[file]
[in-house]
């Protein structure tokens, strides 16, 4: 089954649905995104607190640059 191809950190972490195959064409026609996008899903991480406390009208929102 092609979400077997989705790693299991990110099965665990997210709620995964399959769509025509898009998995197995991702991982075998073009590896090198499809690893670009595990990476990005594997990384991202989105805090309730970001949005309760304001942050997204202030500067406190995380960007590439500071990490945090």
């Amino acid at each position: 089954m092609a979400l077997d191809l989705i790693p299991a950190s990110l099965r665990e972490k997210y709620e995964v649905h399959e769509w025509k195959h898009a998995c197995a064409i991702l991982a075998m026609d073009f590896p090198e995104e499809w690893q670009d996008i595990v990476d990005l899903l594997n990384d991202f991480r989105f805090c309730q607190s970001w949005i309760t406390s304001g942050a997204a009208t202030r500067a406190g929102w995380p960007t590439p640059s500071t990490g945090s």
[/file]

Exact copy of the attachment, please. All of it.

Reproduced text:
[in-house]
């Protein structure tokens, strides 16, 4: 089954649905995104607190640059 191809950190972490195959064409026609996008899903991480406390009208929102 092609979400077997989705790693299991990110099965665990997210709620995964399959769509025509898009998995197995991702991982075998073009590896090198499809690893670009595990990476990005594997990384991202989105805090309730970001949005309760304001942050997204202030500067406190995380960007590439500071990490945090």
């Amino acid at each position: 089954m092609a979400l077997d191809l989705i790693p299991a950190s990110l099965r665990e972490k997210y709620e995964v649905h399959e769509w025509k195959h898009a998995c197995a064409i991702l991982a075998m026609d073009f590896p090198e995104e499809w690893q670009d996008i595990v990476d990005l899903l594997n990384d991202f991480r989105f805090c309730q607190s970001w949005i309760t406390s304001g942050a997204a009208t202030r500067a406190g929102w995380p960007t590439p640059s500071t990490g945090s």